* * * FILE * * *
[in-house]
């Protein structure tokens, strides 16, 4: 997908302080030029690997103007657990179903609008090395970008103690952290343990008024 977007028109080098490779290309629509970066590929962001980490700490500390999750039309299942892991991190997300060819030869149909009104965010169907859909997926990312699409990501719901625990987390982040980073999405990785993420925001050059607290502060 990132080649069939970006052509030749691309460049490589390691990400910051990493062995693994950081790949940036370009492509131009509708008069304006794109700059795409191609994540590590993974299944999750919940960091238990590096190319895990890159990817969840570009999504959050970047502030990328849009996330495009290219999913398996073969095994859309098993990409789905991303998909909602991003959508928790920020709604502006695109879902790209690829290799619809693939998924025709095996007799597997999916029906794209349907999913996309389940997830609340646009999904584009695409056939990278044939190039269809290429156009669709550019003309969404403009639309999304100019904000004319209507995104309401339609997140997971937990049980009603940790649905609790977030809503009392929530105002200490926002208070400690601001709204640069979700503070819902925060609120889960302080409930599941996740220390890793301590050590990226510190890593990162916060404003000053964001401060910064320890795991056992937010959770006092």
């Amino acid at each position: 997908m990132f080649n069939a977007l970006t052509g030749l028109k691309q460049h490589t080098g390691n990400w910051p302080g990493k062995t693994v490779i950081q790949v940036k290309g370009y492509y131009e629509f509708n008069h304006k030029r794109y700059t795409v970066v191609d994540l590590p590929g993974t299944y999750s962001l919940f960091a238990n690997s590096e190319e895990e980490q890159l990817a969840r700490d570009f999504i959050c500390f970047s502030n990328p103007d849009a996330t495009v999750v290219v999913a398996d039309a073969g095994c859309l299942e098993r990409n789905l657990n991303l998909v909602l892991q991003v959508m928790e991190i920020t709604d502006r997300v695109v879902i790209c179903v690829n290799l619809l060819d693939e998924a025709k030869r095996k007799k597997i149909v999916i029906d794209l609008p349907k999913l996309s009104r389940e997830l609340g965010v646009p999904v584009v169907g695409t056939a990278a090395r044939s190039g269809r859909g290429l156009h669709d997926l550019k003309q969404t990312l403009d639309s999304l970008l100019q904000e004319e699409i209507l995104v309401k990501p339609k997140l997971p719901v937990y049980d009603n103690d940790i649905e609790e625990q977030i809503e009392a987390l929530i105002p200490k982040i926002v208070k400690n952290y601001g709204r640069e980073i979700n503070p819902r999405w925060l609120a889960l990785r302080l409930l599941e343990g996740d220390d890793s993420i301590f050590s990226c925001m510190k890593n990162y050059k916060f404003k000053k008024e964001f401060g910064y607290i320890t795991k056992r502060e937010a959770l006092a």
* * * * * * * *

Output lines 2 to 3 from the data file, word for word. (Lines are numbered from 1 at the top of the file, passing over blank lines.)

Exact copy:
């Protein structure tokens, strides 16, 4: 997908302080030029690997103007657990179903609008090395970008103690952290343990008024 977007028109080098490779290309629509970066590929962001980490700490500390999750039309299942892991991190997300060819030869149909009104965010169907859909997926990312699409990501719901625990987390982040980073999405990785993420925001050059607290502060 990132080649069939970006052509030749691309460049490589390691990400910051990493062995693994950081790949940036370009492509131009509708008069304006794109700059795409191609994540590590993974299944999750919940960091238990590096190319895990890159990817969840570009999504959050970047502030990328849009996330495009290219999913398996073969095994859309098993990409789905991303998909909602991003959508928790920020709604502006695109879902790209690829290799619809693939998924025709095996007799597997999916029906794209349907999913996309389940997830609340646009999904584009695409056939990278044939190039269809290429156009669709550019003309969404403009639309999304100019904000004319209507995104309401339609997140997971937990049980009603940790649905609790977030809503009392929530105002200490926002208070400690601001709204640069979700503070819902925060609120889960302080409930599941996740220390890793301590050590990226510190890593990162916060404003000053964001401060910064320890795991056992937010959770006092």
């Amino acid at each position: 997908m990132f080649n069939a977007l970006t052509g030749l028109k691309q460049h490589t080098g390691n990400w910051p302080g990493k062995t693994v490779i950081q790949v940036k290309g370009y492509y131009e629509f509708n008069h304006k030029r794109y700059t795409v970066v191609d994540l590590p590929g993974t299944y999750s962001l919940f960091a238990n690997s590096e190319e895990e980490q890159l990817a969840r700490d570009f999504i959050c500390f970047s502030n990328p103007d849009a996330t495009v999750v290219v999913a398996d039309a073969g095994c859309l299942e098993r990409n789905l657990n991303l998909v909602l892991q991003v959508m928790e991190i920020t709604d502006r997300v695109v879902i790209c179903v690829n290799l619809l060819d693939e998924a025709k030869r095996k007799k597997i149909v999916i029906d794209l609008p349907k999913l996309s009104r389940e997830l609340g965010v646009p999904v584009v169907g695409t056939a990278a090395r044939s190039g269809r859909g290429l156009h669709d997926l550019k003309q969404t990312l403009d639309s999304l970008l100019q904000e004319e699409i209507l995104v309401k990501p339609k997140l997971p719901v937990y049980d009603n103690d940790i649905e609790e625990q977030i809503e009392a987390l929530i105002p200490k982040i926002v208070k400690n952290y601001g709204r640069e980073i979700n503070p819902r999405w925060l609120a889960l990785r302080l409930l599941e343990g996740d220390d890793s993420i301590f050590s990226c925001m510190k890593n990162y050059k916060f404003k000053k008024e964001f401060g910064y607290i320890t795991k056992r502060e937010a959770l006092a």